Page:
This panel discussion was an informative session that focused on how processing is changing. Panel members agreed that future plants need to achieve a lower intensity footprint, and discussed some of the challenges and opportunities in transitioning to new designs and technologies.
“The key thing across operations is to develop the geometallurgical model,” Edwin Elias said.
“This will ensure we understand the challenges, and identify what opportunities are there with our unit processes. Plus, we can use simulation to help us think about the plant of the future and what type of designs we have in place.”
Prashanth Mysore agreed that simulation could be employed to better optimise sustainable plant and process design, and suggested plants of the future could potentially operate in “autopilot” mode. (You can read Prashanth Mysore’s account of the panel session here.)
The panel discussed some of the exciting technologies that could change the face of mineral processing.
Joe Seppelt from CEEC Sponsor OZ Minerals said dry processing technologies would have more application and uptake in the future and, along with renewable energy uptake, to help improve mining’s footprint.
Edwin Elias said the Remote Operations Centre at Roy Hill mine in the Pilbara area of Western Australia was a good example of innovation, delivering cost savings and improving productivity and sustainability. He said Debswana was working on a pilot plant to improve tailings storage and eliminate the construction of tailings dams, adding this could be a “game changer” for the industry.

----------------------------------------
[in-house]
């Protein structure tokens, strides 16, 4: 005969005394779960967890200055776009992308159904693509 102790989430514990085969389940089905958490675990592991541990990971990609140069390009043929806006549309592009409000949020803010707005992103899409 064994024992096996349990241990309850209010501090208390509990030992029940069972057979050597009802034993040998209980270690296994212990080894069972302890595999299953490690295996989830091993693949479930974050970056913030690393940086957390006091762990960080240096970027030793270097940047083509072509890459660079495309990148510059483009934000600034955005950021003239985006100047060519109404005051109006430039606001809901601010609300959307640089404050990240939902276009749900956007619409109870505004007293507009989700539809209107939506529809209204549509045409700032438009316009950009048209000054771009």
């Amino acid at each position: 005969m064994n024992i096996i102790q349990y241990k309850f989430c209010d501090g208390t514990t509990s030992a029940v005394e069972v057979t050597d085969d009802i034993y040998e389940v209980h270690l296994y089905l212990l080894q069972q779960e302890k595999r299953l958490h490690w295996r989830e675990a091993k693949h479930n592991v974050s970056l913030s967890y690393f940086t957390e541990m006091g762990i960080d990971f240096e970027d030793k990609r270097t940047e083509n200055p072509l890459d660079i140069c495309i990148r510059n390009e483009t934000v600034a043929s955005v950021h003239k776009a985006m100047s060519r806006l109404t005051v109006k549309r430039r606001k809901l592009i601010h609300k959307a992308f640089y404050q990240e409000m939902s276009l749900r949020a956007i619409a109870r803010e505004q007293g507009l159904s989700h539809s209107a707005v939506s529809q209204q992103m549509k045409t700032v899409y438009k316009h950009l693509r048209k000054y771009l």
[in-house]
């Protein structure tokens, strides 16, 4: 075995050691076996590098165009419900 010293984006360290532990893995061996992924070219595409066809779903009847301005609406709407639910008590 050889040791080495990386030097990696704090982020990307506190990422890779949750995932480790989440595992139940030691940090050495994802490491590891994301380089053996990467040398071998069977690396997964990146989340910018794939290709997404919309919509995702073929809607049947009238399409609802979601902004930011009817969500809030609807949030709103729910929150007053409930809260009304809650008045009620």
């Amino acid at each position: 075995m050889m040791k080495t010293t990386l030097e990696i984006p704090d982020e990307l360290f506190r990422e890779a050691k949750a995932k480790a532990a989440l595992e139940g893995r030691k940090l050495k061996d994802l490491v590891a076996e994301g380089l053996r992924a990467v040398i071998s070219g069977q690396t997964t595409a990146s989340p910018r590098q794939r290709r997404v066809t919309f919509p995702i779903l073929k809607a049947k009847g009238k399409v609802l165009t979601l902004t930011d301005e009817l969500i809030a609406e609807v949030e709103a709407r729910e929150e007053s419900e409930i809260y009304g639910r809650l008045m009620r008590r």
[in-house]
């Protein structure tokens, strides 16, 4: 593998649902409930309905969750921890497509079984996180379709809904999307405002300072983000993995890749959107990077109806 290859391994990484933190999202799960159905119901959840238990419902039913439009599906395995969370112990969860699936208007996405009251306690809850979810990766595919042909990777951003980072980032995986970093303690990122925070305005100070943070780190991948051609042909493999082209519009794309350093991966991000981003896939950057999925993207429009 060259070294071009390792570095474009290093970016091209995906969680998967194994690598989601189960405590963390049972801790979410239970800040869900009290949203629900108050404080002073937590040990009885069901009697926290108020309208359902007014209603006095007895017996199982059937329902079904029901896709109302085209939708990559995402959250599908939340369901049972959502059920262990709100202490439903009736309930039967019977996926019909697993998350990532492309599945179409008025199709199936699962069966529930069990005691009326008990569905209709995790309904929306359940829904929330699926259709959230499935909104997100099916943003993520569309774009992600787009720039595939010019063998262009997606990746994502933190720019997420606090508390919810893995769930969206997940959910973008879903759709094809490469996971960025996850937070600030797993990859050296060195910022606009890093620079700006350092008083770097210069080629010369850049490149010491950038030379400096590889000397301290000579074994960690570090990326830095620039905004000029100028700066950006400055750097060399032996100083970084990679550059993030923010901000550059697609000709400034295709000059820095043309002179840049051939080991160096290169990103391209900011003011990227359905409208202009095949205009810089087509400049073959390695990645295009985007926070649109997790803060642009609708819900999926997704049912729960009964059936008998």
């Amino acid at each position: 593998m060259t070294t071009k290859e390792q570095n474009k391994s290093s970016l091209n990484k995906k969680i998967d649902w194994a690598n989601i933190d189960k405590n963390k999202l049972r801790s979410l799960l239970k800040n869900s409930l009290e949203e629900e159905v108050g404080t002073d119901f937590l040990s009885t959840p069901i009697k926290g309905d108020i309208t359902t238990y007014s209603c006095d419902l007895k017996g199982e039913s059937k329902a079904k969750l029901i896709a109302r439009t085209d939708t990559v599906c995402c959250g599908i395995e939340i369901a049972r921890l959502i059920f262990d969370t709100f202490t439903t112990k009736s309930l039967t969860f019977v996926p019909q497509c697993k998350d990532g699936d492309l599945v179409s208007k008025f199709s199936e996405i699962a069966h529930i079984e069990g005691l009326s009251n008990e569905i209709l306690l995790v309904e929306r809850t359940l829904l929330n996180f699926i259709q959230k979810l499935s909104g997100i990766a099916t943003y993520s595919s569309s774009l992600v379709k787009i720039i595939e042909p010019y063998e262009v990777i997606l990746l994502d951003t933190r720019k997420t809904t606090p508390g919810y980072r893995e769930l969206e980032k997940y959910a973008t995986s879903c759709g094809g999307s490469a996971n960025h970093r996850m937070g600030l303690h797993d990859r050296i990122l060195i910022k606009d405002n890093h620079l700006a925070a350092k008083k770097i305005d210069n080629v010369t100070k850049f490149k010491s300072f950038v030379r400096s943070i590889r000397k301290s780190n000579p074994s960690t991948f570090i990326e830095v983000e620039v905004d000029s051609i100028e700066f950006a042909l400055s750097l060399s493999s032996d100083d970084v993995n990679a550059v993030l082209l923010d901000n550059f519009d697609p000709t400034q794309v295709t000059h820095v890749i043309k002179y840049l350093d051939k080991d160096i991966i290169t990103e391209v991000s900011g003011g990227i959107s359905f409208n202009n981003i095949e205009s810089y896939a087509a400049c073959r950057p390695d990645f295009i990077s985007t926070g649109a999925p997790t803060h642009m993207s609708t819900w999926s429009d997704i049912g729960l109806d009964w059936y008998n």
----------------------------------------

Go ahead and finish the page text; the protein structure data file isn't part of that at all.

Paul Maney said other exciting technologies to improve plant efficiencies included superfine crushing, Crushit band milling, Cyclomag, Core Resources Toowong Process and high arsenic, coarse flotation, advanced ore sorting technologies, dry stacked tailings and mobile feeders.
All agreed that knowledge sharing and sustainable partnerships were critical to furthering research and development on areas that would benefit the industry and the environment.
One example given was the joint venture between Apple and Alcoa Corporation and Rio Tinto Aluminium to commercialise patented technology that eliminates direct greenhouse gas emissions from the traditional aluminium smelting process. This revolutionary advancement is in line with Apple’s sustainability credentials, with the company already powering all of its facilities with 100 percent clean energy, and adopting a long term plan to make all products from recycled or renewable materials.
CEEC CEO Alison Keogh visited the Orica stand at Austmine 2019, where she caught up with Chris McCallum, Orica Marketing Manager Digital Products APA; Angelo Labriola, Orica Senior Marketing Manager, Digital Solutions; and Luke Vedelago, Business Executive, RPMGlobal.
CRC Ore’s Clytie Dangar, General Manager Stakeholder Engagement, and Steven Henderson, Senior Communications Professional, shared CRC updates with CEEC CEO Alison Keogh, at Austmine 2019.
Mining3 Program Director Erik Isokangas and CEEC CEO Alison Keogh caught up on some of the latest mining technology research and development projects.